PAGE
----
David Pace 20:51



Alex Barilec 20:52

And reframing, Yeah. So reframing is like thinking about looking at the world through different lenses. So, you know, you’re wearing a pair of glasses right now and we’re inside. But if you had a pair of sunglasses on, which I’m sure you own, this room would look really differently, right? 


David Pace 21:05

How do I look in these glasses, by the way? 


Alex Barilec 21:07

You look great. 


David Pace 21:08

Be careful, because you might hurt my feelings. I’m sorry, guys. 


Alex Barilec 21:12

You look great. You look better than you would with sunglasses on. You might look too much like a rock star at 10:00 in the morning. 


David Pace 21:19

I don’t think so. 


Alex Barilec 21:19

But we can also borrow other people’s glasses as well, right. And one of the ways you do that is how might this person be feeling in this situation or what might the other person be feeling about the way that I have been showing up? So I just think this idea of reframing as a tool of being mindful is something that is really helpful for us to step back from our emotional reactions and getting hijacked by them. 


David Pace 21:45

Yeah, now I like that and I think that in terms of thinking about different tools, what about therapy? I mean, I know that I have a lot of male friends especially who think that that’s somehow frou frou or woo woo or whatever the phrase is. They’re not going to do that. So maybe therapy isn’t for everyone. I mean, I’ve had therapists that just tanked for me, you know, I think you have to shop around. What’s been your experience with coaching folks into or out of therapy, as the case may be? 


Alex Barilec 22:22

Yeah. So in my work as a life and leadership coach, I’ve worked with a lot of people that have worked with both a coach and a therapist. I’ve worked with both a coach and a therapist. And I think, you know, for for men, it can be really challenging to consider entering into that relationship. And I think you make a really good point. It is a relationship. So finding someone that you trust and that you really like and enjoy their company is super important. But we’re talking about a broad spectrum of wellness, right? We’re using the NIH format of eight areas of wellness, right? And in all of them we can identify professional practitioners that can help us in that area. They’re talk about physical wellness, right? Like trainers at the gym help you with your physical wellness. I think for men, when we talk about financial wellness, it’s really common for guys to talk about the conversations are having with their financial advisor. What one of my goals in my life is to normalize men talking about like, Hey, I also work with somebody on my emotional health and wellness too, and that’s my coach, that’s my therapist. And so maybe this is an opportunity to study, you know, share a little bit about my story and also normalize for people that, hey, you’re doing this in all other areas of your life. This is a foundational pillar that you can’t ignore or you do ignore at your own peril. So it’s something that is growing in awareness, I think, really strong.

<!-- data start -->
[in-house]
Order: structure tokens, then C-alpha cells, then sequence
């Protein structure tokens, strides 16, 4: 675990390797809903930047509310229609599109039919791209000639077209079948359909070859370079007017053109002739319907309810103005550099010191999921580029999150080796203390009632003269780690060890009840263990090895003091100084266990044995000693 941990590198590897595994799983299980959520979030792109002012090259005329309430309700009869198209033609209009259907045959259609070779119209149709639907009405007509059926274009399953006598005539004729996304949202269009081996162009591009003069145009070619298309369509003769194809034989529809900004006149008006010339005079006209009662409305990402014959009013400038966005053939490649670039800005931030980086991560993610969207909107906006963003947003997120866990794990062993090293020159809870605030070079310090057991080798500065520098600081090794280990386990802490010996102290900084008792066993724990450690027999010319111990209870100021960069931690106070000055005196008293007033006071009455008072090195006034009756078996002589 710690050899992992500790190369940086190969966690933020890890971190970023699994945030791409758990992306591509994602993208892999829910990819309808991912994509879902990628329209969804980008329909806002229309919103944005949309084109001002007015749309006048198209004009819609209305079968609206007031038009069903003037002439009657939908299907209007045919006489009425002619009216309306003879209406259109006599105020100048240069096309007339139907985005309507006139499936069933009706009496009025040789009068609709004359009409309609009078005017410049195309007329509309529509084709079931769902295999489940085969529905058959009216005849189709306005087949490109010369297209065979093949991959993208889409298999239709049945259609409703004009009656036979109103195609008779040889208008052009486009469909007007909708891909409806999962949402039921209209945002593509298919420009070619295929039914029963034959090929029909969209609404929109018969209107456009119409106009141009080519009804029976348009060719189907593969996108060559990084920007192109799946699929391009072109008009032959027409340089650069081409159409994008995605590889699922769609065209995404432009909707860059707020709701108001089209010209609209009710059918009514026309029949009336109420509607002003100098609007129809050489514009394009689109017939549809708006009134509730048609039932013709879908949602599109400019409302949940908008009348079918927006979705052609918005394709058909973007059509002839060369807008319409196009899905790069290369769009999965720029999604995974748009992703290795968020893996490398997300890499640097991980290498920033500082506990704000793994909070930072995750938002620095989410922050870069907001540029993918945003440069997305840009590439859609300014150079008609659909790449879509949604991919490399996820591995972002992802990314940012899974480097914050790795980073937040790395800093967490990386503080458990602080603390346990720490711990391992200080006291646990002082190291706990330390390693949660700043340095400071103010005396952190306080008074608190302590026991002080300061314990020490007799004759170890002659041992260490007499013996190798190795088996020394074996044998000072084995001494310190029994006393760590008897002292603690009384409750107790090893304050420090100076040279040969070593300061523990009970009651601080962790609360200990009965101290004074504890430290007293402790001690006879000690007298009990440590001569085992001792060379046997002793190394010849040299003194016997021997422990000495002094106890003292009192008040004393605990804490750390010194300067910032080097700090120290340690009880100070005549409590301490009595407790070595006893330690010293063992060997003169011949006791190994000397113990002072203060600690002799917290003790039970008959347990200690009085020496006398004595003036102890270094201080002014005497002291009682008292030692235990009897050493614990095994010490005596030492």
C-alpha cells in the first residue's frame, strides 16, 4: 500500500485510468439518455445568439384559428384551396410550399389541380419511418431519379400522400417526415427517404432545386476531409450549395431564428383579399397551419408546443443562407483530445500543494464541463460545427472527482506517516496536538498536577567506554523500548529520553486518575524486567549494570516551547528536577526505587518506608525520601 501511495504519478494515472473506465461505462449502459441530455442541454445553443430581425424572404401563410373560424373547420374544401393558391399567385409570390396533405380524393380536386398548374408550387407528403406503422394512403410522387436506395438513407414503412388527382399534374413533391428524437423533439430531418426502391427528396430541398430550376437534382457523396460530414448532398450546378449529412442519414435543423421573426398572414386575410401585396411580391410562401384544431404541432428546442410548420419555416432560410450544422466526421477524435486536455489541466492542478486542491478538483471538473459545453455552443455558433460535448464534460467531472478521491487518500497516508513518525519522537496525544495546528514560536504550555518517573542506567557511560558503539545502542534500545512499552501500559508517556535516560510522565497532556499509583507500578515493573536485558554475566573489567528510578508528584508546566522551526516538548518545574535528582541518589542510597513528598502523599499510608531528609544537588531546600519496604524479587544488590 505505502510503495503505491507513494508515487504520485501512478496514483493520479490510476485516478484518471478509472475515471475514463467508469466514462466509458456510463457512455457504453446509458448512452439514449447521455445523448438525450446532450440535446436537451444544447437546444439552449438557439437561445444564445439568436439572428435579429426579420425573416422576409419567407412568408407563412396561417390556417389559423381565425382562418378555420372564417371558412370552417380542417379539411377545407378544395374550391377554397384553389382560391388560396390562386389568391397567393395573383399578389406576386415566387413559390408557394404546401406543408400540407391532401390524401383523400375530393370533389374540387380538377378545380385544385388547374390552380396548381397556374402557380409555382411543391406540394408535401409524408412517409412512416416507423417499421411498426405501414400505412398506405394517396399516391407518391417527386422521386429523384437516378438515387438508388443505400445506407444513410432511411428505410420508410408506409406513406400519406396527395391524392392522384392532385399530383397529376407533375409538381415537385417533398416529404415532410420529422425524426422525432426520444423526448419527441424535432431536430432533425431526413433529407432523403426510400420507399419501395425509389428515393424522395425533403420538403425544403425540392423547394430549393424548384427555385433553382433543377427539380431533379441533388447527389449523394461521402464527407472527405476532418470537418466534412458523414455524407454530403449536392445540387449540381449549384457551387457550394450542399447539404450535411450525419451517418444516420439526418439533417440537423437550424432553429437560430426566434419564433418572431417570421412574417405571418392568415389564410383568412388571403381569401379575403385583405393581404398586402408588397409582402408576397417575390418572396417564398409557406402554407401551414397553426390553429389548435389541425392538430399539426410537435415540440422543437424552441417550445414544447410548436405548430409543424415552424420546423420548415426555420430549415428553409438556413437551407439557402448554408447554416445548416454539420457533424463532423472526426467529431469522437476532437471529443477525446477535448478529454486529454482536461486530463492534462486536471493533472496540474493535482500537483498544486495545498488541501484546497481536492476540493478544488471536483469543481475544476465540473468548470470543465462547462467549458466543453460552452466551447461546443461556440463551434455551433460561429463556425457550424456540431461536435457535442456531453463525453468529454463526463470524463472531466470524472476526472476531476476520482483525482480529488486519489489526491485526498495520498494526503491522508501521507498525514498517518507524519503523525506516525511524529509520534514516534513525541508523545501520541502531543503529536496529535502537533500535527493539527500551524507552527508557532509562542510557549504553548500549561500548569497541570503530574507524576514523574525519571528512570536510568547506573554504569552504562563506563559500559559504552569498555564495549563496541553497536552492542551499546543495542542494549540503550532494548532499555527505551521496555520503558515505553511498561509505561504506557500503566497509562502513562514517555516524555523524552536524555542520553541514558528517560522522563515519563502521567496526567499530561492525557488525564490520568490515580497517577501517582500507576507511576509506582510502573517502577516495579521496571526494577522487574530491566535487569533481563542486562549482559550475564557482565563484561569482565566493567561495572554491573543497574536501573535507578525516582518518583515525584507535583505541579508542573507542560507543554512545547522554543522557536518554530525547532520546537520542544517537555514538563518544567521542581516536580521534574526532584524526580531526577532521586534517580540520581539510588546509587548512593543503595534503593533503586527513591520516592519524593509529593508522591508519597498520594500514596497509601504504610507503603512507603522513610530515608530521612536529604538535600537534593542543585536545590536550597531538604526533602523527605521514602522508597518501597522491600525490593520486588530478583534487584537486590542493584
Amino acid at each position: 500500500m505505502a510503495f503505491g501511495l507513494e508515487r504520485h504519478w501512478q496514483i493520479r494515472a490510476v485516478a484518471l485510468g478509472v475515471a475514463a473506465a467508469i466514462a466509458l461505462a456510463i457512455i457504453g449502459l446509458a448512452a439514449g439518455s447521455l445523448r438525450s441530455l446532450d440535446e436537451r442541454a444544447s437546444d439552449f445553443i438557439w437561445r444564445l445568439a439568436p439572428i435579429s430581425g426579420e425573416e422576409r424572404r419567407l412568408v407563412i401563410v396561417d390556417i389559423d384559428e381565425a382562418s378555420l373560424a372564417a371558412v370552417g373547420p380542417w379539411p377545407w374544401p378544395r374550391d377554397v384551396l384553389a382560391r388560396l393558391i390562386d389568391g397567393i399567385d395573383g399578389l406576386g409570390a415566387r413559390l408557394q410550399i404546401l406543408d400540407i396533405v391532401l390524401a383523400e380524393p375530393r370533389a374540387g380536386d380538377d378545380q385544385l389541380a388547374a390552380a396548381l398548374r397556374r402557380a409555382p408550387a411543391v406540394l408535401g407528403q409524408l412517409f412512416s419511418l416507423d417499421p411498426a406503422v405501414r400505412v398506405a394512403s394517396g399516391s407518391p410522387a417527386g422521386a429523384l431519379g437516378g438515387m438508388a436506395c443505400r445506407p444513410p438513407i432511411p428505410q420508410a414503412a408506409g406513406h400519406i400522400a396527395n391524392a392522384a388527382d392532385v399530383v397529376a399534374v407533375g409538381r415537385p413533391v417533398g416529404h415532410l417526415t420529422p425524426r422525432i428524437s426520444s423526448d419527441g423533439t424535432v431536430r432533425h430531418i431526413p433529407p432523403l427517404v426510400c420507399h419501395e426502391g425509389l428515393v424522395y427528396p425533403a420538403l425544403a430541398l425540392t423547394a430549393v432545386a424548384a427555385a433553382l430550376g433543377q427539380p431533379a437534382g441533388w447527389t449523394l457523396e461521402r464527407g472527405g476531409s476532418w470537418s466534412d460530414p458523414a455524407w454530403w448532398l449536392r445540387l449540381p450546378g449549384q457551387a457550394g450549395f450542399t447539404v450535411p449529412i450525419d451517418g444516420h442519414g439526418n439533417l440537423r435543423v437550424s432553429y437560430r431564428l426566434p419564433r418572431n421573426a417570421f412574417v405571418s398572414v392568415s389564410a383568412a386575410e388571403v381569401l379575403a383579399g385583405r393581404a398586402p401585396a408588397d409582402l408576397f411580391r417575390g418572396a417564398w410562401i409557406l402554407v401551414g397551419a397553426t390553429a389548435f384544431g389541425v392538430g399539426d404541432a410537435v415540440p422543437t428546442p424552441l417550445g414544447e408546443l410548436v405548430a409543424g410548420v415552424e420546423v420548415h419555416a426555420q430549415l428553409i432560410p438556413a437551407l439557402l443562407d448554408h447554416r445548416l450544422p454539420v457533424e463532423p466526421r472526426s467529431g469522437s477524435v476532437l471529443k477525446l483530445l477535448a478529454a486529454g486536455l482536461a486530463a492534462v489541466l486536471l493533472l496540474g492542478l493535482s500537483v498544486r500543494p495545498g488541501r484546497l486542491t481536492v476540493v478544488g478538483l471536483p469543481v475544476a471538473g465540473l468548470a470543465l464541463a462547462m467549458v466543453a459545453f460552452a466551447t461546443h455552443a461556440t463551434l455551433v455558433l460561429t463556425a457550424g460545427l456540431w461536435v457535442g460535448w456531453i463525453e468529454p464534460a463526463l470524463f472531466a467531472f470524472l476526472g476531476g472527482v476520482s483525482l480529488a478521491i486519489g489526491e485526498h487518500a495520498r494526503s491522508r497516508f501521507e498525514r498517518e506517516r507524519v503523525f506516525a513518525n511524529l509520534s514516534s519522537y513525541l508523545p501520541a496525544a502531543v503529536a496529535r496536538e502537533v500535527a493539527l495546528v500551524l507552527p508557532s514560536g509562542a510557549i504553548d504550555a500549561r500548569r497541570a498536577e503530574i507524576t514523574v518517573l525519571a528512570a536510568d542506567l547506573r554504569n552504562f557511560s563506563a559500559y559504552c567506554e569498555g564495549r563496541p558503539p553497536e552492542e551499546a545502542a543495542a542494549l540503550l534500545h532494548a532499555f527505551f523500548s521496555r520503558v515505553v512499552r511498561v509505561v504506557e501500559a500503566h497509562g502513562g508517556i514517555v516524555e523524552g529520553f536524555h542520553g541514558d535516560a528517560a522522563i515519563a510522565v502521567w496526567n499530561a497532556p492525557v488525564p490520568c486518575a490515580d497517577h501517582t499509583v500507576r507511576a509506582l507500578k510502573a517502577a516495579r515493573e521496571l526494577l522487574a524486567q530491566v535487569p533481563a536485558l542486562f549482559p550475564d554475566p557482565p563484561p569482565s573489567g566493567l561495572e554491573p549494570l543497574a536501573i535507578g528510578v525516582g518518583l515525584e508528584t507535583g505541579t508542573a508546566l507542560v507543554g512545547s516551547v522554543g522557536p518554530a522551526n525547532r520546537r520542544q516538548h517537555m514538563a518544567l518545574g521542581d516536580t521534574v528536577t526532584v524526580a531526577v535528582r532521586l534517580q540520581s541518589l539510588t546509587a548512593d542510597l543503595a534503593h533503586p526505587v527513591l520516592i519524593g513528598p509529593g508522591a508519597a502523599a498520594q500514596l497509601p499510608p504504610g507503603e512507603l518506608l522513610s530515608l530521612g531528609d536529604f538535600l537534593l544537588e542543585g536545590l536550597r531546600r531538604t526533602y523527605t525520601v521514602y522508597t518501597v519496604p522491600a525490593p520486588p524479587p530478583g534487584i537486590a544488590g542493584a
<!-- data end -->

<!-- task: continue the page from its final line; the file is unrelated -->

David Pace 23:41

Yeah. It’s not just it’s not just men that struggle with therapy. Therapy. I don’t mean to say that, but my experience with many women is that they’ve had abusive therapists that are can be, you know, And so I think the point that I wanted to make was that you have to shop around on that, just like you do a financial planner or something. 


Alex Barilec 24:06

Totally. Something like when you think about shopping around, you don’t have to go super far. There’s a lot of resources here at the U through the Resiliency Center, through the Huntsman Mental Health Institute. There’s a crisis line here at the U. And the Osher Center for Integrative Health and Peak Fitness and their website have a lot of resources that are available to students, to faculty and staff, like right here in our community. So you don’t have to go far to find these resources. And, you know, hopefully our conversation today serves as a jumping off point for someone out there. Any last thoughts that you have here on emotional wellness?